Why Don’t Planes Fly Over The Pacific Ocean?

B747 over ocean
B747 over ocean

Most aircraft avoid flying across the Pacific Ocean, particularly those departing from the United States for Asia. Many reasons explain this pattern and this article seeks to find out why.

Naturally, when choosing a flight you tend to look at the shortest route to get to your location.

Airlines do the same thing. When you look at your map, flying across the pacific seems like a shorter route than going over Alaska and Canada just to get to the US from Tokyo. But is this true?

Distance isn’t measured by just what you see on a map, and flying over the Pacific may just not be the best idea. Let’s examine the reasons for this.

Why Do Planes Avoid the Pacific Ocean?

Most flight routes between the United States and Asia tend to go over the northern part of the globe, specifically through Alaska and Canada.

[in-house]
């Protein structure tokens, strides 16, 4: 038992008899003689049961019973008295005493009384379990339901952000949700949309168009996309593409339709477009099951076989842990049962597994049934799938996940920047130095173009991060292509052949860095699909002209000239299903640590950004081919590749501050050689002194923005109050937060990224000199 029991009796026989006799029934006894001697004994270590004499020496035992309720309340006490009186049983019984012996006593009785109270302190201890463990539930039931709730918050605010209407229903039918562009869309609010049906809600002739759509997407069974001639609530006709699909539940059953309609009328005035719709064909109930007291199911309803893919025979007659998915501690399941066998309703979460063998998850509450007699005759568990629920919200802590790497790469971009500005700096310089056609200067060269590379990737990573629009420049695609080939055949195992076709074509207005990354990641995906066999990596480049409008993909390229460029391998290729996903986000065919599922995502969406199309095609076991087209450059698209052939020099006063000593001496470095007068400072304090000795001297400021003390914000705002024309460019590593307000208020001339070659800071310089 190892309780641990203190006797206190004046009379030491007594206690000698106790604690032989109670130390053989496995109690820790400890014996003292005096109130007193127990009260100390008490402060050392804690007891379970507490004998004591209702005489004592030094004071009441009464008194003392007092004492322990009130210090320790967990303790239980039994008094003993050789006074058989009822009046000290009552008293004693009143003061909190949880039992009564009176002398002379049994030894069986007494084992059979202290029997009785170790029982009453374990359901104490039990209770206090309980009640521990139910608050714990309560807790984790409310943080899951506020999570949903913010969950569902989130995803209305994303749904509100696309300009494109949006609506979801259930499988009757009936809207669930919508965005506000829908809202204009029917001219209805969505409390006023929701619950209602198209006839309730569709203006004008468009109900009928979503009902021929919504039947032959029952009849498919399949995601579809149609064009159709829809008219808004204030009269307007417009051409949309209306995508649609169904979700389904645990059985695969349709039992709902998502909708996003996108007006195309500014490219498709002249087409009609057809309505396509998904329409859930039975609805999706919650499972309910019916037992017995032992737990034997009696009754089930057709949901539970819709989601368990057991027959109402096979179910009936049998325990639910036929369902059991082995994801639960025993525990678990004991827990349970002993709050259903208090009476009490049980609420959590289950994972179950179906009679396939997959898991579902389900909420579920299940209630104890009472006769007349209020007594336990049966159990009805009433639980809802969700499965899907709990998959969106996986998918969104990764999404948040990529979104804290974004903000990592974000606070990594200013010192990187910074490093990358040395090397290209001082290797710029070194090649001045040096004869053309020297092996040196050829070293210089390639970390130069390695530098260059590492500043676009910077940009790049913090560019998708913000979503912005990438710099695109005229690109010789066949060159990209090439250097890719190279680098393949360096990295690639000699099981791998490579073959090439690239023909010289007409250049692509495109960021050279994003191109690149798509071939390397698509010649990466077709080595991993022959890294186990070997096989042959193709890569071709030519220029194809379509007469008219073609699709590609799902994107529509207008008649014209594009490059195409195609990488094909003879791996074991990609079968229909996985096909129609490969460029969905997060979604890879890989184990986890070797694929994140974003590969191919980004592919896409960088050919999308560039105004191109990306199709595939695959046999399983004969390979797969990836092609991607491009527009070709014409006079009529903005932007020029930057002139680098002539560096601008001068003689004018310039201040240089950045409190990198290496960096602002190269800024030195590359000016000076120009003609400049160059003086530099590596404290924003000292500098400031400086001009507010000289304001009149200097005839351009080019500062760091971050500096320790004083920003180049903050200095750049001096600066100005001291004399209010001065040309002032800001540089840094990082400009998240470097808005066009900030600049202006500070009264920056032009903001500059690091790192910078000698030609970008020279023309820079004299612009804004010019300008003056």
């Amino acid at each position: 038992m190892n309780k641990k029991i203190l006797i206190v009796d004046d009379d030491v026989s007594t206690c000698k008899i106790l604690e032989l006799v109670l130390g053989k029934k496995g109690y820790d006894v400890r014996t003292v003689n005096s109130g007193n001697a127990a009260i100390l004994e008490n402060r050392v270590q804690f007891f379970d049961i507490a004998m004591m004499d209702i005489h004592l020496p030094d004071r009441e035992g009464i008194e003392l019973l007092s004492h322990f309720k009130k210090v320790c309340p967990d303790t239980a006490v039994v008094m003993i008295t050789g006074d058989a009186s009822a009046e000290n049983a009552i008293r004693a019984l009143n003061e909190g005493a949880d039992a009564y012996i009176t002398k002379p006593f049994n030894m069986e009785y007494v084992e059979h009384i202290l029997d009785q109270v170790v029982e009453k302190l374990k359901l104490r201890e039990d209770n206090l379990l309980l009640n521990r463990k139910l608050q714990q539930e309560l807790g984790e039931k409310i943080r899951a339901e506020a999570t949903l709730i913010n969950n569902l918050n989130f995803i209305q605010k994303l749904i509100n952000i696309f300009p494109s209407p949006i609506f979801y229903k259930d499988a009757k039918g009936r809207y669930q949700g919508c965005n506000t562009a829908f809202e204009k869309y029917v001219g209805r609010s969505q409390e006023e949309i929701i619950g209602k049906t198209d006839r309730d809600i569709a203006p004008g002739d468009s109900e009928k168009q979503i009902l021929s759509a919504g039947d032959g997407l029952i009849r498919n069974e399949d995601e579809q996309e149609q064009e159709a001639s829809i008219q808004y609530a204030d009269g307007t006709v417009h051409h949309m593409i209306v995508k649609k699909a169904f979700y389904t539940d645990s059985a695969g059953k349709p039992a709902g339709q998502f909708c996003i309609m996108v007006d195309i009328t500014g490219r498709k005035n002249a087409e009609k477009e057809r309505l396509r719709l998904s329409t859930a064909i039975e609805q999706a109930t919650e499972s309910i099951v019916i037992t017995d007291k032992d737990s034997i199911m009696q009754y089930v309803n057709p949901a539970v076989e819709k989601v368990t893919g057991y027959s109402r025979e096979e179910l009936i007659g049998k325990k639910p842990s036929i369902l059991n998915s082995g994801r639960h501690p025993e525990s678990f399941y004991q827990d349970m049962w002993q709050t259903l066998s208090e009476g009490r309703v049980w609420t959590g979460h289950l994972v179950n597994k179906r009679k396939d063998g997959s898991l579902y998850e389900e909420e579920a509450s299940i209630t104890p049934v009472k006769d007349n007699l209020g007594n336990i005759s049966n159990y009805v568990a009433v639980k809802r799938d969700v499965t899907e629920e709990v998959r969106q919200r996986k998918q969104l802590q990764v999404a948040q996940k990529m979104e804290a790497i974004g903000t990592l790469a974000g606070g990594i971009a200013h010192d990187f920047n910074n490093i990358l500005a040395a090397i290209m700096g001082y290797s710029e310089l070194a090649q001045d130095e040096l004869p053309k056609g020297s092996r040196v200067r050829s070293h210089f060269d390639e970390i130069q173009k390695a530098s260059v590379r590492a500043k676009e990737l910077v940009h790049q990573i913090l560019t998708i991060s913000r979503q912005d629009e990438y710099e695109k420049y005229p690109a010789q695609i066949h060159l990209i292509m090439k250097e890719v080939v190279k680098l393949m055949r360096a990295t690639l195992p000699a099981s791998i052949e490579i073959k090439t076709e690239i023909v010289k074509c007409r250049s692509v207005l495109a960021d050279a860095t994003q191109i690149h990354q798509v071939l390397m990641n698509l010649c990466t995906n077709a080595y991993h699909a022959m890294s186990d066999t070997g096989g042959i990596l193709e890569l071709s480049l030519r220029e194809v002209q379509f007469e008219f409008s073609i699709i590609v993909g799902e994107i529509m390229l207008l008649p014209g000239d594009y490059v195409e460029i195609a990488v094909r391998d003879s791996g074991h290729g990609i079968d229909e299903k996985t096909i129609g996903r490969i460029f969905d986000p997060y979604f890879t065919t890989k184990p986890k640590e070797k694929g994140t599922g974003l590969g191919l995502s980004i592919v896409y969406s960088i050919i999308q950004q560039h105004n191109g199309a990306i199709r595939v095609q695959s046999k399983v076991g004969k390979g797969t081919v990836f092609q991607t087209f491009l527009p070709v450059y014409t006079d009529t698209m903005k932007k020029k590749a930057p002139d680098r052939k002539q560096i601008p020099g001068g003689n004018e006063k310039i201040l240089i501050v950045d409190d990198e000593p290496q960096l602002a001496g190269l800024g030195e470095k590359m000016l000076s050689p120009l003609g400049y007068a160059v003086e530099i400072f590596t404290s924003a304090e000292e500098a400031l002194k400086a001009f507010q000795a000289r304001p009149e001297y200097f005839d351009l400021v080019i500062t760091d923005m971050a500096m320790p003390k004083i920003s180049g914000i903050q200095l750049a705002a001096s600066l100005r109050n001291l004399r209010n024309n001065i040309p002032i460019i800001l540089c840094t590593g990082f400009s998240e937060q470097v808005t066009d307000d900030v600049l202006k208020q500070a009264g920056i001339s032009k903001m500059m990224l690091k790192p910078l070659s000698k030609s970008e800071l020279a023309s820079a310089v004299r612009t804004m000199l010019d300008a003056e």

Airlines create routes based on various factors; some of which include, the shortest route, safety, saving fuel, mechanical issues, weather patterns and shortest time. All of which contribute to the general safety of its passengers and a shorter time spent en route.

When you look at a 2-dimensional map, it seems very logical and obvious to fly over the pacific ocean straight into Asia. It even seems shorter than the north-bound flights that go around Canada and Europe just to get to Asia.

However, unlike what a 2D map might suggest, the Earth is not flat. It is spherical and curved routes are generally shorter. There are however planes that have to pass over the Pacific, these are those traveling between the U.S and Australia or New Zealand. Typically, these planes fly continuously and are equipped to handle this route.